Mouth ulcers (or canker sores) are small lesions (small oval sores) that develop inside the mouth, most often on the inside of the cheeks or lips. Usually painful and annoying, mouth ulcers can make eating drinking, and talking uncomfortable.

Mouth ulcers explained!

Mouth ulcers explained!

Tim Verhaeghe, skin care expert for Herpatch Ulcer Gel explains more about mouth ulcers:

"Usually inflamed white, red, yellow or grey in colour, mouth ulcers can be irritable when eating, drinking or brushing your teeth, but they are usually harmless.

Mouth ulcers are common, particularly in women and young adults. Most people will have at least one or two mouth ulcers per year. Some people can suffer with recurring mouth ulcers, ulcers that come back regularly. In fact in the UK, recurring mouth ulcers are estimated to affect about one in every five people. It is recommended that if this happens to you, that you visit your GP.

There are three categories of mouth ulcer:

Minor ulcers are small, non-scarring and will eventually heal within two weeks without any treatment. Minor ulcers are the most common type and cause around three quarters of all mouth ulcers.

Major ulcers are slightly larger, around 1cm or bigger and have a raised border that can last from two week to several months! Sometimes you may find that two appear at the same time. These can be very painful and may cause scars. Roughly, 10 per cent of mouth ulcers are Major ulcers.

Lastly there is the Herpetiform ulcer. These are tiny sores that can be very painful, particularly if they fuse together to form one larger one. Lasting anywhere from one week to two months! Despite their name they are not related to the herpes virus that causes cold sores. Herpetiform ulcers are uncommon.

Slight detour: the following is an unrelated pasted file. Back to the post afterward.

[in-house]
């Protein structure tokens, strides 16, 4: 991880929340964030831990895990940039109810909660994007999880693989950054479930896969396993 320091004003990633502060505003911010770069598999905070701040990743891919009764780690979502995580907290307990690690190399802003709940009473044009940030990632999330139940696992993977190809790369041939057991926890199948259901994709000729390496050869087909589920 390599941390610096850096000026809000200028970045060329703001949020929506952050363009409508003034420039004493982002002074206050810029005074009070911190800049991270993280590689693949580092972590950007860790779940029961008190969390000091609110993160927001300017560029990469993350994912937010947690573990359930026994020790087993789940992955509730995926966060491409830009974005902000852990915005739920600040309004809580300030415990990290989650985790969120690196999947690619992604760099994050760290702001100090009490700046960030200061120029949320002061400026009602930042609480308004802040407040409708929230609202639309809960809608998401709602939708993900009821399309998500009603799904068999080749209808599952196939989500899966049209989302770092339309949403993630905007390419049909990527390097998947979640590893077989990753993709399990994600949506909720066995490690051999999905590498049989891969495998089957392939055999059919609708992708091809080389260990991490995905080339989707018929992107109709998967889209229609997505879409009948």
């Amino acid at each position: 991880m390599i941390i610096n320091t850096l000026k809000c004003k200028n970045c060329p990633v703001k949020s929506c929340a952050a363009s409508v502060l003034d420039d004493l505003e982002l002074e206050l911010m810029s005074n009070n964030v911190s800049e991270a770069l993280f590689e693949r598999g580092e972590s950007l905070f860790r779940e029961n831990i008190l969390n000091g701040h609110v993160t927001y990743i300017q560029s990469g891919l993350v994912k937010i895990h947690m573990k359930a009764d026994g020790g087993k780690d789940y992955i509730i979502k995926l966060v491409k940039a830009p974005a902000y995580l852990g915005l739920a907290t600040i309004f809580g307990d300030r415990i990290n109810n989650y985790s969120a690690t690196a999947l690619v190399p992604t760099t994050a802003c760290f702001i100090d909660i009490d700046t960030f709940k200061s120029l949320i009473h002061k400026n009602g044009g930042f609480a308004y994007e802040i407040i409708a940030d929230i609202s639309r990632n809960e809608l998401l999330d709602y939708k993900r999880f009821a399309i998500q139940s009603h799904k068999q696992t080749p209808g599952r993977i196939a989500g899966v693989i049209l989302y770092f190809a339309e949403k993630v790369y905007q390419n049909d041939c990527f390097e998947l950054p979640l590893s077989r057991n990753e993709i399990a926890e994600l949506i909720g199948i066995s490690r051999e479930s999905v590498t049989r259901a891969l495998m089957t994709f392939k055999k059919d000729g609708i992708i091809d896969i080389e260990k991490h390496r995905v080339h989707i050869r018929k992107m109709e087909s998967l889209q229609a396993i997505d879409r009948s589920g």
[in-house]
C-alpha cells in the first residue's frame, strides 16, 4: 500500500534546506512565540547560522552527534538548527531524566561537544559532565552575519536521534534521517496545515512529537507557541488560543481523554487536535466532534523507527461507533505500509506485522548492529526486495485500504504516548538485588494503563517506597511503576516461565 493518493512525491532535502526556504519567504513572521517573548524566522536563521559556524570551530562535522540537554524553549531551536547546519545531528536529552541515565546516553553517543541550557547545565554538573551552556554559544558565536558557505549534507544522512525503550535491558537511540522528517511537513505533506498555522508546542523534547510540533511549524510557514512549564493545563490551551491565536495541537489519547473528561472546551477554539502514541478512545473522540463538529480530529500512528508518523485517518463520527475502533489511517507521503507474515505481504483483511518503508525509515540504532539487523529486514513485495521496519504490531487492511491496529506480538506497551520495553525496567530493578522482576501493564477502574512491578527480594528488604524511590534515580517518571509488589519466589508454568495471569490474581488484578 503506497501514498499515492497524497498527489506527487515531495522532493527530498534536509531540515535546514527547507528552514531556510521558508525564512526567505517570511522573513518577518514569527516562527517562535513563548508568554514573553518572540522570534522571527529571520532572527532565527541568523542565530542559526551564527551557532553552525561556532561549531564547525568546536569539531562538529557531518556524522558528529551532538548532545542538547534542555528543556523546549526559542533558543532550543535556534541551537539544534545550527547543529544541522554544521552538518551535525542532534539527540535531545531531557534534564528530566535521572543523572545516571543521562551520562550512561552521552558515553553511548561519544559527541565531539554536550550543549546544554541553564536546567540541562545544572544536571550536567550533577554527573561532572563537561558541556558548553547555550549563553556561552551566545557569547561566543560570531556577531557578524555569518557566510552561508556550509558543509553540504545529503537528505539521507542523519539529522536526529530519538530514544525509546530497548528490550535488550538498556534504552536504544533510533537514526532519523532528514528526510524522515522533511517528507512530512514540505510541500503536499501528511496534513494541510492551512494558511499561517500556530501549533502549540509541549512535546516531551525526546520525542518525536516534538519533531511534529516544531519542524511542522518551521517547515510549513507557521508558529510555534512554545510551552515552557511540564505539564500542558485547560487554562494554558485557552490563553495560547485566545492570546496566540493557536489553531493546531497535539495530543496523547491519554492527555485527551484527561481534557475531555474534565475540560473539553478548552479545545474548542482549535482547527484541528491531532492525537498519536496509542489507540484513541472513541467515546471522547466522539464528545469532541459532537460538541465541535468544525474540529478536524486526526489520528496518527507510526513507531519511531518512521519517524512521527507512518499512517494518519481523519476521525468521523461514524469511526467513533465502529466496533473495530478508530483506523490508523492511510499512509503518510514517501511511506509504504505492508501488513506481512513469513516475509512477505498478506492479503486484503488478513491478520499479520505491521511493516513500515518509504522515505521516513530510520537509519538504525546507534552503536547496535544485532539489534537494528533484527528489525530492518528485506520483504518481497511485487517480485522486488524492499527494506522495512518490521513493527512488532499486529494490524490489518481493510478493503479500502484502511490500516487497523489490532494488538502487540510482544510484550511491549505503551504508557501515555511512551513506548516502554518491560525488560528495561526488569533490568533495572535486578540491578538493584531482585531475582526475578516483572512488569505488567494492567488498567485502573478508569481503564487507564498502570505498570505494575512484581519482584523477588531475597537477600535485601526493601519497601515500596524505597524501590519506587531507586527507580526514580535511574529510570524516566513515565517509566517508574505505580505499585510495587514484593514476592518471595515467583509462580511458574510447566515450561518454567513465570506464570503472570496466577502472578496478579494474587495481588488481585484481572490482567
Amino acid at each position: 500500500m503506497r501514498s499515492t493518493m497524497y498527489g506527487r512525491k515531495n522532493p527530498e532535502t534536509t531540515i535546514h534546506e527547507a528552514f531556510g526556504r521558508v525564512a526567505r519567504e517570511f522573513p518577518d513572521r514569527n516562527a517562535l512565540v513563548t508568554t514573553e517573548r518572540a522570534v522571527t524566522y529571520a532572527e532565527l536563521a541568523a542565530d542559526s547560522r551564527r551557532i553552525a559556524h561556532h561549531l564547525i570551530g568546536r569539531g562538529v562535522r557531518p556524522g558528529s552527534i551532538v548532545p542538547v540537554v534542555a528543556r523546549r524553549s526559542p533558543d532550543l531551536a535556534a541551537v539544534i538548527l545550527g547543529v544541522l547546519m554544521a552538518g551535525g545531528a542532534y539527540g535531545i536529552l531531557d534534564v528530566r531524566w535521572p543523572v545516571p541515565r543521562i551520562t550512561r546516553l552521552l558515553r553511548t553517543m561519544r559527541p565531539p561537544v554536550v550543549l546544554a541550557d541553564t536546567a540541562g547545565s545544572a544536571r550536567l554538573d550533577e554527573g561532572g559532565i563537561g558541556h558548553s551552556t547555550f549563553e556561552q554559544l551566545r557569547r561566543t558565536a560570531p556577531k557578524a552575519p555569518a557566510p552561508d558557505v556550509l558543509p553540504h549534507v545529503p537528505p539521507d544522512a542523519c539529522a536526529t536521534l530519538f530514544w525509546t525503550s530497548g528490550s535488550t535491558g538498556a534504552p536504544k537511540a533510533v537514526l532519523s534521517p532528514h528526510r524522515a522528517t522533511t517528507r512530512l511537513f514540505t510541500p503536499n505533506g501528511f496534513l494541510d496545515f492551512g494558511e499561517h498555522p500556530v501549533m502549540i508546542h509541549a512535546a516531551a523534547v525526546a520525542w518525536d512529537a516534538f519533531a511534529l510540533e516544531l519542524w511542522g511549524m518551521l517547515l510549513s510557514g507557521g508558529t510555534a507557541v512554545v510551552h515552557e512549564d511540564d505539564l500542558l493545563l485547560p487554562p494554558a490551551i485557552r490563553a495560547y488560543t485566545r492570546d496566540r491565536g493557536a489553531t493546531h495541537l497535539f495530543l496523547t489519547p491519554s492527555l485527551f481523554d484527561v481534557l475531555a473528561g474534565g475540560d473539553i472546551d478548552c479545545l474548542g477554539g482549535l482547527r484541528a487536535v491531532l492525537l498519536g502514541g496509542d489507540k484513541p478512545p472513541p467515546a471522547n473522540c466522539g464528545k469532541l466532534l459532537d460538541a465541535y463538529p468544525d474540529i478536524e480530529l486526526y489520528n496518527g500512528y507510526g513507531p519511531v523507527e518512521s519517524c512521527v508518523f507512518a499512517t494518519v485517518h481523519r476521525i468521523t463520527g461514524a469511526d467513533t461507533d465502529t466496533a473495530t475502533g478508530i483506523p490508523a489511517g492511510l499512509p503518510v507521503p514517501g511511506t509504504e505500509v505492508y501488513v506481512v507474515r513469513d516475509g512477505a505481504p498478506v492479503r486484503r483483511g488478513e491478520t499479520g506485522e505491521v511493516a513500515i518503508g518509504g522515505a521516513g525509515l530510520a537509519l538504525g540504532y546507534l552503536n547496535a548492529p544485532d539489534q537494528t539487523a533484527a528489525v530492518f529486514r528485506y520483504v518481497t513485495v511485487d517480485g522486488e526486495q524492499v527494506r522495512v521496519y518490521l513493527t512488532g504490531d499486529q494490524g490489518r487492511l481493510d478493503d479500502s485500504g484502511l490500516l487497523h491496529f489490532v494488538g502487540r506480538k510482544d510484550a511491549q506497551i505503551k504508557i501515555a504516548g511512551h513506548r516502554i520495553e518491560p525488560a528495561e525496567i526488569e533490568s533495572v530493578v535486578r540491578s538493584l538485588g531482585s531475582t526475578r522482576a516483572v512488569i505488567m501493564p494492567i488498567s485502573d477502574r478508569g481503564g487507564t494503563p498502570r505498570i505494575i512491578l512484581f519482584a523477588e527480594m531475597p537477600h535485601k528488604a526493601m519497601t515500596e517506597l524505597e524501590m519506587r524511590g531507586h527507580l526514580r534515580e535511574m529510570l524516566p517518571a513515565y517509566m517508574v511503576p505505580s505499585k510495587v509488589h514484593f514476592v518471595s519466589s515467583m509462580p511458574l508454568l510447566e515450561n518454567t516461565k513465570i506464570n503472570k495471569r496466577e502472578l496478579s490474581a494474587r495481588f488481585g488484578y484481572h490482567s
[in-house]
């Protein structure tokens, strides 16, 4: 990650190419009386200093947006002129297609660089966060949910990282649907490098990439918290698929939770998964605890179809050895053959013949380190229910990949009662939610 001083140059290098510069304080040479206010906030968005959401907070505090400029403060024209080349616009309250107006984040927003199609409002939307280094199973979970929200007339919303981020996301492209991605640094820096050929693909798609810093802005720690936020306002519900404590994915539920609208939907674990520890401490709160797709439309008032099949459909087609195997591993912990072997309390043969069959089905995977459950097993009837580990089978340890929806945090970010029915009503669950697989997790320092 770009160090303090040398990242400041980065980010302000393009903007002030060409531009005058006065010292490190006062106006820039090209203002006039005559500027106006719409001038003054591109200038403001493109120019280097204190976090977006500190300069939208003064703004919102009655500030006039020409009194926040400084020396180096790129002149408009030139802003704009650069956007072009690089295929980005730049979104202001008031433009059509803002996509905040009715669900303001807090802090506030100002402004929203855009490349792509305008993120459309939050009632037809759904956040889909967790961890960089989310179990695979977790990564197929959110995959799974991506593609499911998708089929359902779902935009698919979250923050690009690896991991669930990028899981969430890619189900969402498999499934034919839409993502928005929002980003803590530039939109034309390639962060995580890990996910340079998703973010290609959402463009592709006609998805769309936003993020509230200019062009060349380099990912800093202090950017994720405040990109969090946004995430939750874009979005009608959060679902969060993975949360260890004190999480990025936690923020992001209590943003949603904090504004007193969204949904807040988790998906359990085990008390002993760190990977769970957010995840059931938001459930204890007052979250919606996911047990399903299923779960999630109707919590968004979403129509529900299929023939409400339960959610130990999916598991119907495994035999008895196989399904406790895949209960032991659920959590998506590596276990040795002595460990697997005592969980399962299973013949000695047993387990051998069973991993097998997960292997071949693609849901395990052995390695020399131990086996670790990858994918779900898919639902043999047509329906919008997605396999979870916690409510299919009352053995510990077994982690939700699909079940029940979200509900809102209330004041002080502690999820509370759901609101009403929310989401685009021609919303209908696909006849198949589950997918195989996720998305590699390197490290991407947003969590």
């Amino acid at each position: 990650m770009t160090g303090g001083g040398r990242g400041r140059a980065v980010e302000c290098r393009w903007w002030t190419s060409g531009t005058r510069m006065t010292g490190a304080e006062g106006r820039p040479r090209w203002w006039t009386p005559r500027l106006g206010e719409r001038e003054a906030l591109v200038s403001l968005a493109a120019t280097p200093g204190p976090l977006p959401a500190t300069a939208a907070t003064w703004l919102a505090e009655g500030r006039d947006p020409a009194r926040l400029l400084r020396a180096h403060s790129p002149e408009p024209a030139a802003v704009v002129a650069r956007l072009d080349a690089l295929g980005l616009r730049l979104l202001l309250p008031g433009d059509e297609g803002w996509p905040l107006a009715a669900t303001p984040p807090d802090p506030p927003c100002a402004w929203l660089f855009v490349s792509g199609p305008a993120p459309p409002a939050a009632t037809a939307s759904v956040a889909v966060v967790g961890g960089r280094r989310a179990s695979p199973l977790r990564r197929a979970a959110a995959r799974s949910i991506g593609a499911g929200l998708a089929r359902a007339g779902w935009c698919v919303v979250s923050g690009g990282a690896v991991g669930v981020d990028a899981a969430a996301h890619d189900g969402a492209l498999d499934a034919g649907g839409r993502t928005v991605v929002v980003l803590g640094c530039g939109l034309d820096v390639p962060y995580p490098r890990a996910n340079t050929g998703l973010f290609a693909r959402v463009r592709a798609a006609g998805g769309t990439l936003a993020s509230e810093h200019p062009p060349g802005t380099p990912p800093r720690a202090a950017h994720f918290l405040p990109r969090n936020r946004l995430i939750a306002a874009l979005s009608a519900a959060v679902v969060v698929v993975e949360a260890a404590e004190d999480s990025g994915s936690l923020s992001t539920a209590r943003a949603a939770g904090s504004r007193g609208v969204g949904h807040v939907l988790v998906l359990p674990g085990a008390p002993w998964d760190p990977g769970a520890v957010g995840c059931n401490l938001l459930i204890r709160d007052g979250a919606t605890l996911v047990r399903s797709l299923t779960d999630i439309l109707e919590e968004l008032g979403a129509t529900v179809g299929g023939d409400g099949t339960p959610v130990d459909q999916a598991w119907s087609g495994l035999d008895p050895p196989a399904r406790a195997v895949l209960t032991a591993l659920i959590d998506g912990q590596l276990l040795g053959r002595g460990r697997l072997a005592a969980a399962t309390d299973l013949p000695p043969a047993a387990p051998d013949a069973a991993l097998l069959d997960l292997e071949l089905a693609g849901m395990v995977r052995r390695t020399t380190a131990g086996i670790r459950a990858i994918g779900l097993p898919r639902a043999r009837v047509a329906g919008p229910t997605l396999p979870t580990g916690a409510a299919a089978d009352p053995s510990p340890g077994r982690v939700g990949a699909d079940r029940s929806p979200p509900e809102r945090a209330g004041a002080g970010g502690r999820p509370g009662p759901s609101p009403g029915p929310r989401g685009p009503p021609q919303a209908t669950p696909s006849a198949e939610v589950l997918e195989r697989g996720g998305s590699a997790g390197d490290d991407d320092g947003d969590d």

Minor mouth ulcers (the most common type of mouth ulcer) are usually triggered by damage to the mouth or conditions that can affect the effectiveness of the immune system:

  • Biting the inside of the cheek
  • Over-active teeth brushing
  • Dental work
  • Food allergies to coffee, eggs, highly acidic foods or chocolate
  • Improper diet or deficiency in certain vitamins such as iron, folic acid, zinc or vitamin B-12.
  • Certain toothpastes and mouthwashes that contain the cleaning agent sodium lauryl sulphate
  • Anxiety and stress
  • Painkillers such as ibuprofen and aspirin
  • Agents used in cancer chemotherapy
  • Certain diseases that cause your immune system to shut down or not function properly such as HIV/AIDS

To help promote healing and reduce the pain of mouth ulcers instantly, use new Herpatch Mouth Ulcer Gel from the Belgian oral skin care experts Sylphar. It is alcohol free and anyone in the family from infants to adults can use it."

Herpatch Mouth Ulcer Gel is a medical device and is available from Boots stores as well as online at (£7.99)